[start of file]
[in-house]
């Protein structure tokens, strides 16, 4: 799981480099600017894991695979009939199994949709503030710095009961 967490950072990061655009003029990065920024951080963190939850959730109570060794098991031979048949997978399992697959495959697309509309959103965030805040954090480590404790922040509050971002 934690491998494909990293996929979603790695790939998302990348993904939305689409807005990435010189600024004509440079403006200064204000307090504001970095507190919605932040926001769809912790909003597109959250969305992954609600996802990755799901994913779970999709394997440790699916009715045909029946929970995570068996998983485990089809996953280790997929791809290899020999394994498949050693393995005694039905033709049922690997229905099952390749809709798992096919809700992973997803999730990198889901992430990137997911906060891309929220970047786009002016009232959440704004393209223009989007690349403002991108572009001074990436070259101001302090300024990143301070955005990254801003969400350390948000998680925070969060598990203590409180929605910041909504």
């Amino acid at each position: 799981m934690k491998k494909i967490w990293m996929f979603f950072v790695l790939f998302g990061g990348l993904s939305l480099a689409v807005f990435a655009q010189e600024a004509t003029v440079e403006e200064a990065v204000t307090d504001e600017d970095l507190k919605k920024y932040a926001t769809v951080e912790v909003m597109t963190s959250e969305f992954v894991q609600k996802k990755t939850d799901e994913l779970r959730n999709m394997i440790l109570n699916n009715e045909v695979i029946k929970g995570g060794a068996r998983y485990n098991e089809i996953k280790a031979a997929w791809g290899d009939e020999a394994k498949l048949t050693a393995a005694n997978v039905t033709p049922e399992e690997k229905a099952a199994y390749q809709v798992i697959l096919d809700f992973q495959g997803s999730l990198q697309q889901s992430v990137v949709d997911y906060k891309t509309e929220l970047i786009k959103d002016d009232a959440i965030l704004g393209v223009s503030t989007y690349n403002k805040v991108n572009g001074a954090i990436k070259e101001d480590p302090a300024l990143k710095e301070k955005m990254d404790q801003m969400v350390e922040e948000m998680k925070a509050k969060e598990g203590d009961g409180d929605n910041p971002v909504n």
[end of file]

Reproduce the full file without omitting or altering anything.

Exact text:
[in-house]
């Protein structure tokens, strides 16, 4: 799981480099600017894991695979009939199994949709503030710095009961 967490950072990061655009003029990065920024951080963190939850959730109570060794098991031979048949997978399992697959495959697309509309959103965030805040954090480590404790922040509050971002 934690491998494909990293996929979603790695790939998302990348993904939305689409807005990435010189600024004509440079403006200064204000307090504001970095507190919605932040926001769809912790909003597109959250969305992954609600996802990755799901994913779970999709394997440790699916009715045909029946929970995570068996998983485990089809996953280790997929791809290899020999394994498949050693393995005694039905033709049922690997229905099952390749809709798992096919809700992973997803999730990198889901992430990137997911906060891309929220970047786009002016009232959440704004393209223009989007690349403002991108572009001074990436070259101001302090300024990143301070955005990254801003969400350390948000998680925070969060598990203590409180929605910041909504």
């Amino acid at each position: 799981m934690k491998k494909i967490w990293m996929f979603f950072v790695l790939f998302g990061g990348l993904s939305l480099a689409v807005f990435a655009q010189e600024a004509t003029v440079e403006e200064a990065v204000t307090d504001e600017d970095l507190k919605k920024y932040a926001t769809v951080e912790v909003m597109t963190s959250e969305f992954v894991q609600k996802k990755t939850d799901e994913l779970r959730n999709m394997i440790l109570n699916n009715e045909v695979i029946k929970g995570g060794a068996r998983y485990n098991e089809i996953k280790a031979a997929w791809g290899d009939e020999a394994k498949l048949t050693a393995a005694n997978v039905t033709p049922e399992e690997k229905a099952a199994y390749q809709v798992i697959l096919d809700f992973q495959g997803s999730l990198q697309q889901s992430v990137v949709d997911y906060k891309t509309e929220l970047i786009k959103d002016d009232a959440i965030l704004g393209v223009s503030t989007y690349n403002k805040v991108n572009g001074a954090i990436k070259e101001d480590p302090a300024l990143k710095e301070k955005m990254d404790q801003m969400v350390e922040e948000m998680k925070a509050k969060e598990g203590d009961g409180d929605n910041p971002v909504n």